France’s ban on the Islamic veil has little to do with female emancipation | Joan wallach scott



If there was any doubt about the motivation of the ban on islamic face coverings adopted by the French National Assembly in July, the actions of the Sarkozy government in August put them to rest.

The issue is not the emancipation of women, despite all the pious rhetoric that we have heard on equality as being a “primordial value” of the French nation. It is not the danger of terrorists and thieves hiding behind burqas to blow up buildings or rob banks – the exemptions provided by law for motorcycle helmets, fencing and ski masks, and carnival costumes quickly dispel this argument. And it is not a question of imposing openness and transparency as an aspect of French culture.

Ban what the French call “the full veil“is part of a campaign to purify and protect national identity, purging so-called foreign elements – although many of these” foreigners “are actually French citizens – of nationhood. It is part of it. a cynical attempt by Sarkozy and his party to capture the anti-immigrant and anti-Muslim animosity that has brought electoral gains to the right-wing Front National party and to disarm the socialist opposition, which has so far offered little resistance to the xenophobic campaign.

The action of the National Assembly comes on July 13, as the country prepares to celebrate the birth of republican democracy during the revolution of 1789. The ban on the burqa on the eve of the National Day is an affirmation clear of true Frenchness.

It followed a year in which President Sarkozy included a Minister of Immigration and National Identity in his cabinet. The title of the new message conveyed the message that if national identity was in trouble, immigrants were the source. The president and his minister called for a nationwide conversation on the meanings of national identity. There had to be contests and town halls to articulate what it meant to be truly French. When that effort failed, they came up with more drastic measures. Sarkozy proposed this month to withdraw citizenship French citizens born abroad if they have been convicted of offenses such as threatening the life of a police officer. Children born in France to foreign parents (once presumed to benefit automatically from nationality) would be refused nationality if there was evidence of juvenile delinquency.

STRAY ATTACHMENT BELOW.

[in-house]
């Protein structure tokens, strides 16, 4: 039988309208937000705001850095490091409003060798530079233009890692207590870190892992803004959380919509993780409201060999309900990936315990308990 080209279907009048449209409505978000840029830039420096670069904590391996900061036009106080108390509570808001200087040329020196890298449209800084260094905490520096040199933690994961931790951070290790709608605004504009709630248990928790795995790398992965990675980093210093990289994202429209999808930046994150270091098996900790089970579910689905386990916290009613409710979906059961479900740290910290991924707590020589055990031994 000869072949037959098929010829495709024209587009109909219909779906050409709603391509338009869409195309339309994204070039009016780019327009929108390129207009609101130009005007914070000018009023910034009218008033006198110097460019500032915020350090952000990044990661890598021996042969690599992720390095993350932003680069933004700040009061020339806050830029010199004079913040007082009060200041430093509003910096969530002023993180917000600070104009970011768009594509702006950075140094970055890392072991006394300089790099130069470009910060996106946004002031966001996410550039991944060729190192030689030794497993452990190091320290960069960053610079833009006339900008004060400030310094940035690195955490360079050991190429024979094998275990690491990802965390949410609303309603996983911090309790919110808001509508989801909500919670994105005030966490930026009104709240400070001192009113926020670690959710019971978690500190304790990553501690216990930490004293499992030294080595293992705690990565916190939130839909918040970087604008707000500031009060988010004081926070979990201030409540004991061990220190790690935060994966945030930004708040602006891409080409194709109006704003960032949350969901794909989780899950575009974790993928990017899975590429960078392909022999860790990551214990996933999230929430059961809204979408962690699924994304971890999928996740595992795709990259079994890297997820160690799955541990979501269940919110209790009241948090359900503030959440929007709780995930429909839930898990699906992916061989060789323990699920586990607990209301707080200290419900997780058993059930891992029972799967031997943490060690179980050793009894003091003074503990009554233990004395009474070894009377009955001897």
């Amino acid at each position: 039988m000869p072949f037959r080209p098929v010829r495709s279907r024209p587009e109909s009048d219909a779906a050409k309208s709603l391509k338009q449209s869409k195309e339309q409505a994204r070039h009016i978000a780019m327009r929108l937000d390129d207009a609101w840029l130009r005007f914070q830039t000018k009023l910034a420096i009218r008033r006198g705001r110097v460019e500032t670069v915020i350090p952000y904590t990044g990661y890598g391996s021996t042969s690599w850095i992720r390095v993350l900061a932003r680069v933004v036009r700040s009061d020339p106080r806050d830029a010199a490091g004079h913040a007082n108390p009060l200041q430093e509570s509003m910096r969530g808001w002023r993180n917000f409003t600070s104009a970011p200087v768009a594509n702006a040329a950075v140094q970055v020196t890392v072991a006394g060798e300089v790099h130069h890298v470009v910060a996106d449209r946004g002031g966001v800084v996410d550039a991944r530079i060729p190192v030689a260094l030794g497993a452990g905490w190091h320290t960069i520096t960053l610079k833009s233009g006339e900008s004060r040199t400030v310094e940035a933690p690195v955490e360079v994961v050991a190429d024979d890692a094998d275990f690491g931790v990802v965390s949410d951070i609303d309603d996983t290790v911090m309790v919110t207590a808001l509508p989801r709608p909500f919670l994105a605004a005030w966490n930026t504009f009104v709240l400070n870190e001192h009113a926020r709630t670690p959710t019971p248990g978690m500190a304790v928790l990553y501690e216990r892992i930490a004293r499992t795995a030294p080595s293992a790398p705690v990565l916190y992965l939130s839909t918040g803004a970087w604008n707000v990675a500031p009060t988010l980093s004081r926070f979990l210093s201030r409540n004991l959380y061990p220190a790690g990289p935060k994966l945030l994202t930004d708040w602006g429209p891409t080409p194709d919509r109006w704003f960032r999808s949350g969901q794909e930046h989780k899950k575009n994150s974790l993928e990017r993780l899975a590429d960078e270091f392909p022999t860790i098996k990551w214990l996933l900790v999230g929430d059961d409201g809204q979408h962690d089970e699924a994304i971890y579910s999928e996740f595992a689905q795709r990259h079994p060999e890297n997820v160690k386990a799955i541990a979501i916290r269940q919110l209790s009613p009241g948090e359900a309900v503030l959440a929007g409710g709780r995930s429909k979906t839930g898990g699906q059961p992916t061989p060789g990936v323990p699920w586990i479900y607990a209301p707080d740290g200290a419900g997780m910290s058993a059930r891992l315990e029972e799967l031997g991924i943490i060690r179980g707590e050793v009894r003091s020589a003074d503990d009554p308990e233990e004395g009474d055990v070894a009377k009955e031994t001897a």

This month also began the expulsion of the Roma, who were found to be camped illegally across the country and responsible for all kinds of crimes. Despite an outcry from those who denounced the deportations as echoes of Vichy (the government that collaborated with the Nazis in the 1940s), these activities made “security” a top priority for politicians and pollsters. opinion. It remains to be seen whether he will issue a new mandate to Sarkozy in 2012.

The immediate effect is to evoke an imaginary specter in which foreigners put France in danger and are accused of all its economic, social and political problems. Instead of real solutions to economic stagnation, high unemployment, discrimination against minorities, violence in the suburbs and the deterioration of the education system, to name a few, the country is being offered a nightmarish vision of veiled women and their male masters, an enemy within the frontiers that must be discovered and, thus, disarmed.

That only a few thousand women wear face coverings in a country that has 4-6 million people from Muslim countries in its population raises the question of why this issue has become the subject of nationalist campaigns, not only in France. , but in other Western European countries. country too. What is it about the Covered Women that arouses the anger and fear of so many, including some Western feminists? How have politicians, many of whom have worked hard to keep women out of political office, able to use feminist themes of empowerment and equality in “clash of civilizations” politics? Why has it been so easy to identify the veil as a single instrument of oppression, even when ethnographers and historians tell us it has multiple meanings, and when some women who wear it insist on it? to have chosen because it positively signifies their femininity and their devotion to God?

One answer – and there are many more to explore – is that the focus on the rights of Muslim women overlaps some of the dangerous elements of the “secure state”. The claim to protect women justifies state intervention in religious, family and public life that would otherwise be unacceptable.

The same politicians who have long resisted sexual harassment laws and the suppression of domestic violence become advocates for women when they are identified as Muslim offenses. This sets aside the persistent problem of gender inequality as a national problem. And politicians are showing their prowess to their national constituencies by taking action to protect these allegedly vulnerable women from men who would violate their rights: the bill imposes a small fine of € 150 on a woman wearing a burqa in public, while the alleged men Forcing her to submit risks one year in prison and a € 30,000 fine.

The role of the state is figured as protecting its citizens (the analogy is with gallant men protecting the weaker sex), even if this requires the suspension of freedoms in the name of security – now the country’s highest priority. .

Joan Wallach Scott is Harold F Linder Professor of Social Sciences at the Institute for Advanced Study (USA). She is the author, more recently, of La politique du voile.



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